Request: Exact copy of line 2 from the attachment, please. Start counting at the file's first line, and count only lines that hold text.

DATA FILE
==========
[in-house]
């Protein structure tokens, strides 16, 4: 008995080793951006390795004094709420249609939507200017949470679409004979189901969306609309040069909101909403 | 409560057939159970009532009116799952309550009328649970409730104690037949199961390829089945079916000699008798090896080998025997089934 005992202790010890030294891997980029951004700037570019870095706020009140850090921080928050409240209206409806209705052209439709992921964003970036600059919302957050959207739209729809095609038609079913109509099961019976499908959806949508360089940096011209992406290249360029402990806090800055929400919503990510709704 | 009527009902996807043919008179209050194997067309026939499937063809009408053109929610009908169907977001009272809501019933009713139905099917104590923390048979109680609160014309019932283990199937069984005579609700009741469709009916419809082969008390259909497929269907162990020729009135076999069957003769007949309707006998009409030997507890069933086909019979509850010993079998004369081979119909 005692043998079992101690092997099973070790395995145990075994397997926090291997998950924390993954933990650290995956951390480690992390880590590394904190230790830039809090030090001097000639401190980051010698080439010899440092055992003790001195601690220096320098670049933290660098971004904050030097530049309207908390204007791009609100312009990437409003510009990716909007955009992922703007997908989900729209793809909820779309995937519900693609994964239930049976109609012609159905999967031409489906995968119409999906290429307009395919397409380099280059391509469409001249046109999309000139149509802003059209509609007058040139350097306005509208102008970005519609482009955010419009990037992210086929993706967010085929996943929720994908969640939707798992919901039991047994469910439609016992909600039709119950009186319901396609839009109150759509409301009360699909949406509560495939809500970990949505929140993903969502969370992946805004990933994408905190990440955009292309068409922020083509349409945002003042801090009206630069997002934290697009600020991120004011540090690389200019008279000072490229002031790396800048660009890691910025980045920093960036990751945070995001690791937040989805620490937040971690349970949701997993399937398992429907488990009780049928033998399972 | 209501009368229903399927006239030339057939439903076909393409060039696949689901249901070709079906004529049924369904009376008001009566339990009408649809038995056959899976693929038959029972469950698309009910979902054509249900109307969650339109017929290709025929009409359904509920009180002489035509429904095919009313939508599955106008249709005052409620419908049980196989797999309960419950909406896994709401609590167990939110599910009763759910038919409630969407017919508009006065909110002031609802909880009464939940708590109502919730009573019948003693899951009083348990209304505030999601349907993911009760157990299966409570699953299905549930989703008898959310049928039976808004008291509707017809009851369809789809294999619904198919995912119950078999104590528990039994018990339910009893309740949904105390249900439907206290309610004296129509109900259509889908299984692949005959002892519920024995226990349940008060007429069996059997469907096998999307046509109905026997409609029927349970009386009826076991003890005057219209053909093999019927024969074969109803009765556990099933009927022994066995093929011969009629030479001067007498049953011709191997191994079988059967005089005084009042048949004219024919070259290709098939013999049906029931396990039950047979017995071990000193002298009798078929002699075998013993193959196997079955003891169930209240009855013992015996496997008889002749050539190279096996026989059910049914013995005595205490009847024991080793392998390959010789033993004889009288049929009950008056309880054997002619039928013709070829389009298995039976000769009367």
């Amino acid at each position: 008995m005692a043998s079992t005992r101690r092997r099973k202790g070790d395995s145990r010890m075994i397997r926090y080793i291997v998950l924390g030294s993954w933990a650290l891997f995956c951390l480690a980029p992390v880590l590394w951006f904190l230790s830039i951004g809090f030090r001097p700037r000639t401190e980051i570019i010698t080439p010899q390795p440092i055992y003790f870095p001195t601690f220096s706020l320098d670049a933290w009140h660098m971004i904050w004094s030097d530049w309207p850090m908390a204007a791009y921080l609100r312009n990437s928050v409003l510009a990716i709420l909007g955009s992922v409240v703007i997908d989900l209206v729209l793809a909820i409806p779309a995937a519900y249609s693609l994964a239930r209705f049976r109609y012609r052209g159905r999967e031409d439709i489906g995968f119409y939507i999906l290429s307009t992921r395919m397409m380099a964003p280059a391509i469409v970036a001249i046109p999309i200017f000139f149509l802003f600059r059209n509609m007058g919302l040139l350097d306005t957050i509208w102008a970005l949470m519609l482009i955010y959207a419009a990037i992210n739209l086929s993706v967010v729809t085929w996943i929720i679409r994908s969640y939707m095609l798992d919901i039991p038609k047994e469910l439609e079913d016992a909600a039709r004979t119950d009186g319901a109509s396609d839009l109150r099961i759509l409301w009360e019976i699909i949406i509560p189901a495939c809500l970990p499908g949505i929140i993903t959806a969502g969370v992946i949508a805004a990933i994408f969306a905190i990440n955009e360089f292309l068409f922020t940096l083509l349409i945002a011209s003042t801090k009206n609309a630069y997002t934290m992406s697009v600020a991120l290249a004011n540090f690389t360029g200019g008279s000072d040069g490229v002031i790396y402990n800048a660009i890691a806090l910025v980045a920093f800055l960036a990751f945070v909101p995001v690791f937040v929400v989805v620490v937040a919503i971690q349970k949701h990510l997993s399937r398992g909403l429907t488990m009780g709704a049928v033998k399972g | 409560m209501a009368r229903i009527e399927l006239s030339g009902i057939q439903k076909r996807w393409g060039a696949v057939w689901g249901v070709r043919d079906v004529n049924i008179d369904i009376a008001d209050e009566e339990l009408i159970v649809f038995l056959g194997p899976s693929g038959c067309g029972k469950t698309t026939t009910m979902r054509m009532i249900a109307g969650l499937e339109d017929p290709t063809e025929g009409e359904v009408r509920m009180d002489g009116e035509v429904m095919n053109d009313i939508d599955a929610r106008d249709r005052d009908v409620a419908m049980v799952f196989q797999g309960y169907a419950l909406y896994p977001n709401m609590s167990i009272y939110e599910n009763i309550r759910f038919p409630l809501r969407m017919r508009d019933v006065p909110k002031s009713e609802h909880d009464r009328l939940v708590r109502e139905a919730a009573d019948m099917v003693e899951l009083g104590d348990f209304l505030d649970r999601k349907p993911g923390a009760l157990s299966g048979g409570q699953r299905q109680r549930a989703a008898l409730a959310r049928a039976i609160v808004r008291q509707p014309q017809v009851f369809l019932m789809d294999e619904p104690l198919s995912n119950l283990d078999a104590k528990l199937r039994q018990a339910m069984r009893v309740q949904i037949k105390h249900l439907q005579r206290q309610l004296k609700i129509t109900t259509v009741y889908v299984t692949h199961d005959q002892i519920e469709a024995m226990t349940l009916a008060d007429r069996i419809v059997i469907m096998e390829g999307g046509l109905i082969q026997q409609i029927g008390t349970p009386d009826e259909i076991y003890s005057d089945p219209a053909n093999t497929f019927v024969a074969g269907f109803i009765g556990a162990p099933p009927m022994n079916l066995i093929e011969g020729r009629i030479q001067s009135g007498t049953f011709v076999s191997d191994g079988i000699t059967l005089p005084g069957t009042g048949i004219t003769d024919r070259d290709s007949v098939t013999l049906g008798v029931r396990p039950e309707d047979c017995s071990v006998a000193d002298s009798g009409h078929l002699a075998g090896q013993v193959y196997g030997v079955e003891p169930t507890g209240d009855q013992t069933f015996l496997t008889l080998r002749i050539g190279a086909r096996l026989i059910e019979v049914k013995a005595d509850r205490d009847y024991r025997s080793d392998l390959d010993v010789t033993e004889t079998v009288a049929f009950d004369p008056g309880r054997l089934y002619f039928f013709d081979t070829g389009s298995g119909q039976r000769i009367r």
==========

């Protein structure tokens, strides 16, 4: 008995080793951006390795004094709420249609939507200017949470679409004979189901969306609309040069909101909403 | 409560057939159970009532009116799952309550009328649970409730104690037949199961390829089945079916000699008798090896080998025997089934 005992202790010890030294891997980029951004700037570019870095706020009140850090921080928050409240209206409806209705052209439709992921964003970036600059919302957050959207739209729809095609038609079913109509099961019976499908959806949508360089940096011209992406290249360029402990806090800055929400919503990510709704 | 009527009902996807043919008179209050194997067309026939499937063809009408053109929610009908169907977001009272809501019933009713139905099917104590923390048979109680609160014309019932283990199937069984005579609700009741469709009916419809082969008390259909497929269907162990020729009135076999069957003769007949309707006998009409030997507890069933086909019979509850010993079998004369081979119909 005692043998079992101690092997099973070790395995145990075994397997926090291997998950924390993954933990650290995956951390480690992390880590590394904190230790830039809090030090001097000639401190980051010698080439010899440092055992003790001195601690220096320098670049933290660098971004904050030097530049309207908390204007791009609100312009990437409003510009990716909007955009992922703007997908989900729209793809909820779309995937519900693609994964239930049976109609012609159905999967031409489906995968119409999906290429307009395919397409380099280059391509469409001249046109999309000139149509802003059209509609007058040139350097306005509208102008970005519609482009955010419009990037992210086929993706967010085929996943929720994908969640939707798992919901039991047994469910439609016992909600039709119950009186319901396609839009109150759509409301009360699909949406509560495939809500970990949505929140993903969502969370992946805004990933994408905190990440955009292309068409922020083509349409945002003042801090009206630069997002934290697009600020991120004011540090690389200019008279000072490229002031790396800048660009890691910025980045920093960036990751945070995001690791937040989805620490937040971690349970949701997993399937398992429907488990009780049928033998399972 | 209501009368229903399927006239030339057939439903076909393409060039696949689901249901070709079906004529049924369904009376008001009566339990009408649809038995056959899976693929038959029972469950698309009910979902054509249900109307969650339109017929290709025929009409359904509920009180002489035509429904095919009313939508599955106008249709005052409620419908049980196989797999309960419950909406896994709401609590167990939110599910009763759910038919409630969407017919508009006065909110002031609802909880009464939940708590109502919730009573019948003693899951009083348990209304505030999601349907993911009760157990299966409570699953299905549930989703008898959310049928039976808004008291509707017809009851369809789809294999619904198919995912119950078999104590528990039994018990339910009893309740949904105390249900439907206290309610004296129509109900259509889908299984692949005959002892519920024995226990349940008060007429069996059997469907096998999307046509109905026997409609029927349970009386009826076991003890005057219209053909093999019927024969074969109803009765556990099933009927022994066995093929011969009629030479001067007498049953011709191997191994079988059967005089005084009042048949004219024919070259290709098939013999049906029931396990039950047979017995071990000193002298009798078929002699075998013993193959196997079955003891169930209240009855013992015996496997008889002749050539190279096996026989059910049914013995005595205490009847024991080793392998390959010789033993004889009288049929009950008056309880054997002619039928013709070829389009298995039976000769009367």